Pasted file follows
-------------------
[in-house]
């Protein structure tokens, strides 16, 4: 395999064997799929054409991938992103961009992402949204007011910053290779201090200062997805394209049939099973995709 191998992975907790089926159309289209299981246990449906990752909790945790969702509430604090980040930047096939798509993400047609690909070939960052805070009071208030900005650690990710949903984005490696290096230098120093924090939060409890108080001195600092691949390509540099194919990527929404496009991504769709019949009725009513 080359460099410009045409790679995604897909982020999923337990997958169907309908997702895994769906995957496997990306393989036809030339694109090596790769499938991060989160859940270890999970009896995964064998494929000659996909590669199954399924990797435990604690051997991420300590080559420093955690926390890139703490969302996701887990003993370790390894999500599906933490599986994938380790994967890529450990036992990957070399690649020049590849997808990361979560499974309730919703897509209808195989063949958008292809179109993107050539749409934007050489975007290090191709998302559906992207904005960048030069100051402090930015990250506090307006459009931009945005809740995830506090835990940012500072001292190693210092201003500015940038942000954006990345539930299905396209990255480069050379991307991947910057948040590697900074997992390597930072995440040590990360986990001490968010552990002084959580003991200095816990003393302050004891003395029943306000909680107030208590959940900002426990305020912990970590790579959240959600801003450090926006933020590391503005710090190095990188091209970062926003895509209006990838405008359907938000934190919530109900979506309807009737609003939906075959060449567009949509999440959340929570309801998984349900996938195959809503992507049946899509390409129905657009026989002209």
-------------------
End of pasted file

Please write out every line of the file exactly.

[in-house]
């Protein structure tokens, strides 16, 4: 395999064997799929054409991938992103961009992402949204007011910053290779201090200062997805394209049939099973995709 191998992975907790089926159309289209299981246990449906990752909790945790969702509430604090980040930047096939798509993400047609690909070939960052805070009071208030900005650690990710949903984005490696290096230098120093924090939060409890108080001195600092691949390509540099194919990527929404496009991504769709019949009725009513 080359460099410009045409790679995604897909982020999923337990997958169907309908997702895994769906995957496997990306393989036809030339694109090596790769499938991060989160859940270890999970009896995964064998494929000659996909590669199954399924990797435990604690051997991420300590080559420093955690926390890139703490969302996701887990003993370790390894999500599906933490599986994938380790994967890529450990036992990957070399690649020049590849997808990361979560499974309730919703897509209808195989063949958008292809179109993107050539749409934007050489975007290090191709998302559906992207904005960048030069100051402090930015990250506090307006459009931009945005809740995830506090835990940012500072001292190693210092201003500015940038942000954006990345539930299905396209990255480069050379991307991947910057948040590697900074997992390597930072995440040590990360986990001490968010552990002084959580003991200095816990003393302050004891003395029943306000909680107030208590959940900002426990305020912990970590790579959240959600801003450090926006933020590391503005710090190095990188091209970062926003895509209006990838405008359907938000934190919530109900979506309807009737609003939906075959060449567009949509999440959340929570309801998984349900996938195959809503992507049946899509390409129905657009026989002209």